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Definitions of trespass

  1. To pass beyond; to enter unlawfully upon the land of another; to do any act that injures or annoys another; to intrude; to violate any known rule of duty. Nuttall's Standard dictionary of the English language. By Nuttall, P.Austin. Published 1914.
  2. To pass beyond a limit or boundary; hence, to depart; to go. Webster Dictionary DB
  3. To commit a trespass; esp., to enter unlawfully upon the land of another. Webster Dictionary DB
  4. To go too far; to put any one to inconvenience by demand or importunity; to intrude; as, to trespass upon the time or patience of another. Webster Dictionary DB
  5. To commit any offense; sin; enter unlawfully upon the property of another; intrude. The Winston Simplified Dictionary. By William Dodge Lewis, Edgar Arthur Singer. Published 1919.
  6. To pass over a limit or boundary: to enter unlawfully upon another's land: to inconvenience by importunity: to intrude: to injure or annoy another: to sin. The american dictionary of the english language. By Daniel Lyons. Published 1899.
  7. To enter another's land unlawfully; intrude; sin. The Clarendon dictionary. By William Hand Browne, Samuel Stehman Haldeman. Published 1894.
  8. To pass the bounds of propriety or rectitude; err; sin. The Concise Standard Dictionary of the English Language. By James Champlin Fernald. Published 1919.
  9. pass beyond; of limits and boundaries Scrapingweb Dictionary DB
  10. commit a sin; violate a law of God or a moral law Scrapingweb Dictionary DB
  11. break the law Scrapingweb Dictionary DB
  12. Any injury or offence done to another. Webster Dictionary DB
  13. Any voluntary transgression of the moral law; any violation of a known rule of duty; sin. Webster Dictionary DB
  14. An unlawful act committed with force and violence (vi et armis) on the person, property, or relative rights of another. Webster Dictionary DB
  15. An action for injuries accompanied with force. Webster Dictionary DB
  16. To go upon the lands of another unlawfully; to pass over a limit or boundary; to violate any known rule of moral duty; to intrude; to go too far. Etymological and pronouncing dictionary of the English language. By Stormonth, James, Phelp, P. H. Published 1874.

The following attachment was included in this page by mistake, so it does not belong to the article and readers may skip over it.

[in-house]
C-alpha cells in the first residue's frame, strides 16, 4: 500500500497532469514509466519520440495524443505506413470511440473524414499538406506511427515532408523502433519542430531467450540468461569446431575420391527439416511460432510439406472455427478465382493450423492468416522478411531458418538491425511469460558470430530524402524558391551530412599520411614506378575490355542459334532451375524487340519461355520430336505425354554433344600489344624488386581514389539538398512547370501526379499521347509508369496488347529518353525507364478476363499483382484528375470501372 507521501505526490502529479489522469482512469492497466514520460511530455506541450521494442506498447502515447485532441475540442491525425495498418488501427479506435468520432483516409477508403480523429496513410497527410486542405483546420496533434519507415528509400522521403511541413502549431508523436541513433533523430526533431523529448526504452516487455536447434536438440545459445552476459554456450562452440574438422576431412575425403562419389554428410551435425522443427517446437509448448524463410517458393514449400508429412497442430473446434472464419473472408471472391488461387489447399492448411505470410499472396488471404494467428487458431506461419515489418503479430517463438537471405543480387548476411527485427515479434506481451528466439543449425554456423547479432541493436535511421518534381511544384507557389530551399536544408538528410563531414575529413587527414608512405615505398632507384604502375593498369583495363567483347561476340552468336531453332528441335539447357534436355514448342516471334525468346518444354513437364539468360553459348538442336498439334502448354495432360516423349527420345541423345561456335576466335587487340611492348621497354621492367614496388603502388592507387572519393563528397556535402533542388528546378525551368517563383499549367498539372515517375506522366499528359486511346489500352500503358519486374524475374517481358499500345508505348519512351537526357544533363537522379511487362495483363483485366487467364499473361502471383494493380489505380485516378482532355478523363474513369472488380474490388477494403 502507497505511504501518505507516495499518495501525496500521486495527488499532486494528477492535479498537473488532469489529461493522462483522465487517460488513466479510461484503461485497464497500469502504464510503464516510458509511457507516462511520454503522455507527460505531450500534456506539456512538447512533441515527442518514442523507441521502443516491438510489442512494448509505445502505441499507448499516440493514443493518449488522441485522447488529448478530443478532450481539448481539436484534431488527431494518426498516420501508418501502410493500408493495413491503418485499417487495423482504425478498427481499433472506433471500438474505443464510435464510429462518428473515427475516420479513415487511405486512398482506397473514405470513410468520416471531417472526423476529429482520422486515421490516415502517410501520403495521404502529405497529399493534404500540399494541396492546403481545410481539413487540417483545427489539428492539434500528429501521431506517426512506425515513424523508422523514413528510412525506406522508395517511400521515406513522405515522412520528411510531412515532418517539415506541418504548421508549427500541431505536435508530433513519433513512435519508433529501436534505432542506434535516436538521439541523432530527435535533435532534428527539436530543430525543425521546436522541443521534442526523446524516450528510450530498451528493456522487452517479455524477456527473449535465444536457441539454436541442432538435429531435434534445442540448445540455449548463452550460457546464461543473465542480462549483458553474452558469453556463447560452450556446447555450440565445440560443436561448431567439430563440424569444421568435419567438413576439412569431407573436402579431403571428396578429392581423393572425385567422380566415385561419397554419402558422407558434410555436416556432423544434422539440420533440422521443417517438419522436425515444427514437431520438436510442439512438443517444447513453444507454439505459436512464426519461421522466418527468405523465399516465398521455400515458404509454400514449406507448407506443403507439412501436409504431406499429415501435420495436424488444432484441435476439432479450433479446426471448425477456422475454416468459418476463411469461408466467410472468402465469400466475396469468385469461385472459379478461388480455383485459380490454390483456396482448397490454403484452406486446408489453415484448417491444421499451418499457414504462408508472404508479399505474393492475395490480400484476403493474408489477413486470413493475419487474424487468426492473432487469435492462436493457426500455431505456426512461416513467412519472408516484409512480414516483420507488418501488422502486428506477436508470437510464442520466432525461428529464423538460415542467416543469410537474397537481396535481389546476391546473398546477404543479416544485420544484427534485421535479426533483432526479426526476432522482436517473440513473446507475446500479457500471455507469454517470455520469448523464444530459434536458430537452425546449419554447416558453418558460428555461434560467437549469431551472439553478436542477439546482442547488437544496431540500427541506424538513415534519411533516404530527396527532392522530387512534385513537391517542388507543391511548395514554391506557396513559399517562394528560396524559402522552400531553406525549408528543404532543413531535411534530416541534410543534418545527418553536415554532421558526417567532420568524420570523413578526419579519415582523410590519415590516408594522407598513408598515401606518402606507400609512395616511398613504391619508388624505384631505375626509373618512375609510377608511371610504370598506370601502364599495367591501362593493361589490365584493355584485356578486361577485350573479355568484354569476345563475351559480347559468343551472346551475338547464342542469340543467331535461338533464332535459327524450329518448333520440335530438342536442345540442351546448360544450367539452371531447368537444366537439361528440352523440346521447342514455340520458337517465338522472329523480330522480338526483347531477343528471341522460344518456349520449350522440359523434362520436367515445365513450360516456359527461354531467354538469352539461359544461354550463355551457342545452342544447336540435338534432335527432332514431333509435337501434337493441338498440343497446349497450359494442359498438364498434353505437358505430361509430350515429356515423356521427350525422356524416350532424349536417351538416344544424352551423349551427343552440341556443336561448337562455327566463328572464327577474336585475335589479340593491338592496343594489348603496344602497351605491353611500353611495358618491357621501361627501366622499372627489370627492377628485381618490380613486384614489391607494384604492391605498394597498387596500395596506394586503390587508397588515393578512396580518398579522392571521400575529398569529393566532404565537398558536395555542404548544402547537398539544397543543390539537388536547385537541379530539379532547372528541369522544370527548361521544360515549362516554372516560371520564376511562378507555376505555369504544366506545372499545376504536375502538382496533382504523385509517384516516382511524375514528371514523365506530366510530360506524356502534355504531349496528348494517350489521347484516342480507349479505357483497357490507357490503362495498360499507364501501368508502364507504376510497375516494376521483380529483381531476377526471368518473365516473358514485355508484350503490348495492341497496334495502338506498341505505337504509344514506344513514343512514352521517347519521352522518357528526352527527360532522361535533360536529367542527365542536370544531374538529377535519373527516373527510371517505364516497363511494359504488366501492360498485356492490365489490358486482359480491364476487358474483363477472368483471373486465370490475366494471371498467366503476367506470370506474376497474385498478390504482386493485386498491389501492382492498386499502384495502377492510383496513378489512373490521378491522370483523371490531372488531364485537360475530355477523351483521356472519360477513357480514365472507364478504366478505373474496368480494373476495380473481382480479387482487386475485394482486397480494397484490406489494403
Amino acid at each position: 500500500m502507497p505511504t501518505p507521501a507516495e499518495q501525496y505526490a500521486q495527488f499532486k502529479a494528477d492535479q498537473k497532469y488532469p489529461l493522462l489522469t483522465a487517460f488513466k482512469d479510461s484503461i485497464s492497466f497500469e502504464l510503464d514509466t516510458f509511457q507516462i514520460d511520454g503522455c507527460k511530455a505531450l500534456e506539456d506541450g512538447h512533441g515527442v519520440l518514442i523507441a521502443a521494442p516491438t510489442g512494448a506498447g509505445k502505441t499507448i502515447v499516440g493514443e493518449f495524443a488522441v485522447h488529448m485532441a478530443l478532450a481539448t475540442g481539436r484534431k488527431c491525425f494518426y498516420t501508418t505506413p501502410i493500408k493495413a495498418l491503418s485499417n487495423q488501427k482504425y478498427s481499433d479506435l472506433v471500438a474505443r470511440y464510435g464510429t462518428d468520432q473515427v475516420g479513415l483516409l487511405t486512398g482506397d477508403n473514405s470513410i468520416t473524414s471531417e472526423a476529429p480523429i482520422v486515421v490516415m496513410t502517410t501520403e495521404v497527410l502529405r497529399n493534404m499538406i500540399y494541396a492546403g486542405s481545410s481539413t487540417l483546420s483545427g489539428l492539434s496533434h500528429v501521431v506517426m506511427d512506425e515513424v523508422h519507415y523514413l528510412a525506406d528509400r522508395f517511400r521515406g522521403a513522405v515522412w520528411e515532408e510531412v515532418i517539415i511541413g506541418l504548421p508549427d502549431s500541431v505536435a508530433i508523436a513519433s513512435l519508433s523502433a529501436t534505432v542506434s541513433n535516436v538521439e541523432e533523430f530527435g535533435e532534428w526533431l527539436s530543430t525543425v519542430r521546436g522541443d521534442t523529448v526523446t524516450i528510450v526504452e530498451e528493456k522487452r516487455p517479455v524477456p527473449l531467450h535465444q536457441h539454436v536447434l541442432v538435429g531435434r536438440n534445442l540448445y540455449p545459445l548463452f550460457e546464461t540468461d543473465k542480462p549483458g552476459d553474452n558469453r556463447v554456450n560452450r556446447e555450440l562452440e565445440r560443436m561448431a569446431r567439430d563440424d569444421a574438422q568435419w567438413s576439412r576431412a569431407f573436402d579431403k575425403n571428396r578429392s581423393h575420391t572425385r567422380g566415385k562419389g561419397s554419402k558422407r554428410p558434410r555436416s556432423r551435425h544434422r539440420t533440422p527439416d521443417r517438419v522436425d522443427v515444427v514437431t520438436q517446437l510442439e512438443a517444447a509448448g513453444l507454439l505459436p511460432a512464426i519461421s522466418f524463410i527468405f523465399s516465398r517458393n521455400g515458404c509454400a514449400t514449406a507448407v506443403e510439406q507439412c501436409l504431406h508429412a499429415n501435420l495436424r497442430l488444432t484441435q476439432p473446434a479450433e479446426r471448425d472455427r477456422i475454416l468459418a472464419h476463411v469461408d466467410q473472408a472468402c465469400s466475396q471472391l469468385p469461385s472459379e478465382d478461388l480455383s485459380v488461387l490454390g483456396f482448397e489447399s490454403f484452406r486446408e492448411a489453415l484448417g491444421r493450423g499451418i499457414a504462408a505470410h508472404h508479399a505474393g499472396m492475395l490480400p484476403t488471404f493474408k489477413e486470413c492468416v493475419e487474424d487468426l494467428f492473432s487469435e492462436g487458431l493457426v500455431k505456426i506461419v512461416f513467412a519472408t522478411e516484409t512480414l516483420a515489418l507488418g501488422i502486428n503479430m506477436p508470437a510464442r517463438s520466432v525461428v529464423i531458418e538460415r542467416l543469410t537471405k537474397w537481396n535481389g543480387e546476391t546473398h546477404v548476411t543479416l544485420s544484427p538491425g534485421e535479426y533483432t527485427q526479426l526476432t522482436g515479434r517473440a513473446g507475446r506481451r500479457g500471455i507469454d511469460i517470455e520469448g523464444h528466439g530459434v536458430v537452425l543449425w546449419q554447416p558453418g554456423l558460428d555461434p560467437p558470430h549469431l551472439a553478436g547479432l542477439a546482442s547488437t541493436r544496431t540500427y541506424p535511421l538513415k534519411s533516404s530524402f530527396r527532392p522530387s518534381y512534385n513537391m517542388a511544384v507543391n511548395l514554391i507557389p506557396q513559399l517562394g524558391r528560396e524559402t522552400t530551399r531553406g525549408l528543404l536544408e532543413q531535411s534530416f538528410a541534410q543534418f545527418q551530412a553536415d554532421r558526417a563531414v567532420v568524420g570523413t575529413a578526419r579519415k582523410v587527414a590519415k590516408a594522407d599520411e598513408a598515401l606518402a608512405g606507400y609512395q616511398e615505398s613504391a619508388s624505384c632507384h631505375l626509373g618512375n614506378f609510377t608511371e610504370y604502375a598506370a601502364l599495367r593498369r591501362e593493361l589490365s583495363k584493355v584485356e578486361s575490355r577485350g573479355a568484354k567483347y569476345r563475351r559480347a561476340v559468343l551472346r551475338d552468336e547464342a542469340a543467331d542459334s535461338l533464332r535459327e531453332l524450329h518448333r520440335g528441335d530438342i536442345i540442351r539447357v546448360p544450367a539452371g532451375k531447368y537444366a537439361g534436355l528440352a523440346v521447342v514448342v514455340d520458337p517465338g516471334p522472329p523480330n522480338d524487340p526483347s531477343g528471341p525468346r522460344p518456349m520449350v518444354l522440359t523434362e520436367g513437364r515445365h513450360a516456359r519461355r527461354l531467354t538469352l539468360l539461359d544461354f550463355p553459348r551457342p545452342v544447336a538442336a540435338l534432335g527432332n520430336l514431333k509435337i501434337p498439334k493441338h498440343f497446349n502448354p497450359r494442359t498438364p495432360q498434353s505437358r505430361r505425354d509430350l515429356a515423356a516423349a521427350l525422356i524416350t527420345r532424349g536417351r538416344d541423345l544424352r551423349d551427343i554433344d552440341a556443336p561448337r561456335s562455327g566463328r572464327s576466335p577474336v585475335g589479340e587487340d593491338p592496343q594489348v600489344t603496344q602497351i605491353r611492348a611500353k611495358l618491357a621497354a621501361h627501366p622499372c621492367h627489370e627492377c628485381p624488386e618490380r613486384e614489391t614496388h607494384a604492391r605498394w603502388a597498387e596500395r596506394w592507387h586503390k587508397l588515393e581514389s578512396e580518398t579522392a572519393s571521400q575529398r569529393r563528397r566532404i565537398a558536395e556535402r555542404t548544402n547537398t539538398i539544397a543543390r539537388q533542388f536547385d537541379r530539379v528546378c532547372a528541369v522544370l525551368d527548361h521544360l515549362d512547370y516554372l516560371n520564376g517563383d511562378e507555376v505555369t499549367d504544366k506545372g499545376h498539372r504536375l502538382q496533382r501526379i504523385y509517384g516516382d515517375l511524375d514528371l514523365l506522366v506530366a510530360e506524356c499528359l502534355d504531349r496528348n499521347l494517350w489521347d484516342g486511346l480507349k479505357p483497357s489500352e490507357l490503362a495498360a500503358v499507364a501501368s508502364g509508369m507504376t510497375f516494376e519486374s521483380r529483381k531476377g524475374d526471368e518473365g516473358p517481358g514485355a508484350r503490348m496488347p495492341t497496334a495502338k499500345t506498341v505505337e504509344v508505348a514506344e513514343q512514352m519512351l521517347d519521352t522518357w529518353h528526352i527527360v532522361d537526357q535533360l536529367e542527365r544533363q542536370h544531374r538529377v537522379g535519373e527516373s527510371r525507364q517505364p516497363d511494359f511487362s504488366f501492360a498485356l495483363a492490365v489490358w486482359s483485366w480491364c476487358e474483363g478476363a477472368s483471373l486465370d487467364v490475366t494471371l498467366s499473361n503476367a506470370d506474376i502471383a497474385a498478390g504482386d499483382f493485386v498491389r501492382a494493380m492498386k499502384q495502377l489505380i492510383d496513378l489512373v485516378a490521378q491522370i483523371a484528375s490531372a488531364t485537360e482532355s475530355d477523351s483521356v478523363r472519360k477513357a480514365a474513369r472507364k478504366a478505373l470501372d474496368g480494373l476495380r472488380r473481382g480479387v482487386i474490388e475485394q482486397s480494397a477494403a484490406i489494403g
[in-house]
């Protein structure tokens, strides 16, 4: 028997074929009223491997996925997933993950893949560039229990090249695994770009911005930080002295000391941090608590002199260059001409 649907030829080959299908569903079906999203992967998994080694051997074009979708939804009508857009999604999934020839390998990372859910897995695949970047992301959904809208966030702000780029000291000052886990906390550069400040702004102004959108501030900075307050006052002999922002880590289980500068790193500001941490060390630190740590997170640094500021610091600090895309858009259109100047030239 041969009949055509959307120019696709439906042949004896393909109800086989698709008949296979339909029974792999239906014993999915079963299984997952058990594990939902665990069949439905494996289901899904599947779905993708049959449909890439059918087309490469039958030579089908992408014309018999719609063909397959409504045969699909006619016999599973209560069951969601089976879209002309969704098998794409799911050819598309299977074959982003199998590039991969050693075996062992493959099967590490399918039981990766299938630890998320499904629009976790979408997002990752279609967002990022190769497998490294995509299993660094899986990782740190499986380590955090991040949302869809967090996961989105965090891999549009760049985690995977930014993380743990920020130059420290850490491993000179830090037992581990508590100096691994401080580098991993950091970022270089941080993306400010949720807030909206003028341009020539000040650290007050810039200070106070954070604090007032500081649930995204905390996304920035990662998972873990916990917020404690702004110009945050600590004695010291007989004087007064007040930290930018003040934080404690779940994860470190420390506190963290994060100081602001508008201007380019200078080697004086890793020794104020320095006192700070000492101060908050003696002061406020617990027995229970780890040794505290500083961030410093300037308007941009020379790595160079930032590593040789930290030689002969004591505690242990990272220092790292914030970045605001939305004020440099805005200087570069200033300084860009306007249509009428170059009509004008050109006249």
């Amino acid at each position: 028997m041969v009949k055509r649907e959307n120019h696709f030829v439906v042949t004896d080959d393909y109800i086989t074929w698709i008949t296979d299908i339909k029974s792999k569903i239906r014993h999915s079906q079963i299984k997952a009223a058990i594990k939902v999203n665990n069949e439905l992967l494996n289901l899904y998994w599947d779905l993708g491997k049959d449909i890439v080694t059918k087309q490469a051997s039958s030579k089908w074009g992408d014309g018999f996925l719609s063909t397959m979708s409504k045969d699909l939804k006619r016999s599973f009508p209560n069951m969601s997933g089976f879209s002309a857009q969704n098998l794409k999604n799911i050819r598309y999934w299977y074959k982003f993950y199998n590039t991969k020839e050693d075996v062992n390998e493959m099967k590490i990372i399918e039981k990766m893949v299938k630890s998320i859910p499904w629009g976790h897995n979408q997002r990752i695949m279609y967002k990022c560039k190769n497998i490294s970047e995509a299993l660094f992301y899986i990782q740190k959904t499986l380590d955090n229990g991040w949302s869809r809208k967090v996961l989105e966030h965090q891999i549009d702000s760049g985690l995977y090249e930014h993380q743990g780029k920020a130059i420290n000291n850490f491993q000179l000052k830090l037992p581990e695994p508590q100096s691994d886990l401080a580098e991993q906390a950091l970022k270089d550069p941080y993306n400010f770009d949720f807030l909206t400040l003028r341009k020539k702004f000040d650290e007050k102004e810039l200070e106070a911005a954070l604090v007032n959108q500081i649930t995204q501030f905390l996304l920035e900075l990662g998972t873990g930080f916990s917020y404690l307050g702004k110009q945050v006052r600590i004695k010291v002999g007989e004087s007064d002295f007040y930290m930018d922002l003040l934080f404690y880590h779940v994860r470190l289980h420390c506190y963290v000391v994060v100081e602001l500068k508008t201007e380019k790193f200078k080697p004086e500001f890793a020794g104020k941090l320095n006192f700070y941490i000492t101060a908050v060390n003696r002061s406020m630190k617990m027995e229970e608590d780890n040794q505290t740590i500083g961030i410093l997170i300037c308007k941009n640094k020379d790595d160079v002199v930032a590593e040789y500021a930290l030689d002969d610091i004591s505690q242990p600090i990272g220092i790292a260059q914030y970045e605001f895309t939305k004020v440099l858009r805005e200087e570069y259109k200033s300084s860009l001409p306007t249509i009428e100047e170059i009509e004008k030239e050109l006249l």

17. entry to another's property without right or permission Scrapingweb Dictionary DB
  18. a wrongful interference with the possession of property (personal property as well as realty), or the action instituted to recover damages Scrapingweb Dictionary DB
  19. To commit any offense, or to do any act that injures or annoys another; to violate any rule of rectitude, to the injury of another; hence, in a moral sense, to transgress voluntarily any divine law or command; to violate any known rule of duty; to sin; -- often followed by against. Webster Dictionary DB
  20. Any injury done to the person, rights, or property of another, transgression; sin. The Winston Simplified Dictionary. By William Dodge Lewis, Edgar Arthur Singer. Published 1919.
  21. TRESPASSER. The Concise Standard Dictionary of the English Language. By James Champlin Fernald. Published 1919.
  22. Act of trespassing; transgression. The Clarendon dictionary. By William Hand Browne, Samuel Stehman Haldeman. Published 1894.
  23. Any transgression of law or rule of duty; offense; sin. The Concise Standard Dictionary of the English Language. By James Champlin Fernald. Published 1919.
  24. Any invasion of another's rights, as wrongful entry on another's land. The Concise Standard Dictionary of the English Language. By James Champlin Fernald. Published 1919.
  25. An act of trespassing; transgression; any injury done to the person or property of another. Nuttall's Standard dictionary of the English language. By Nuttall, P.Austin. Published 1914.
  26. Any wrong or damage done by one person to another; transgression generally; unlawful entry on the lands of another; a known violation entry on the lands of another; a known violation of the moral law; sin. Etymological and pronouncing dictionary of the English language. By Stormonth, James, Phelp, P. H. Published 1874.

Usage examples for trespass

  1. But I dare not trespass more on your space, or I could enlarge greatly on other singular facts. – The Truth About America by Edward Money
  2. But I had one other case of trespass of which it is now time to speak. – October Vagabonds by Richard Le Gallienne
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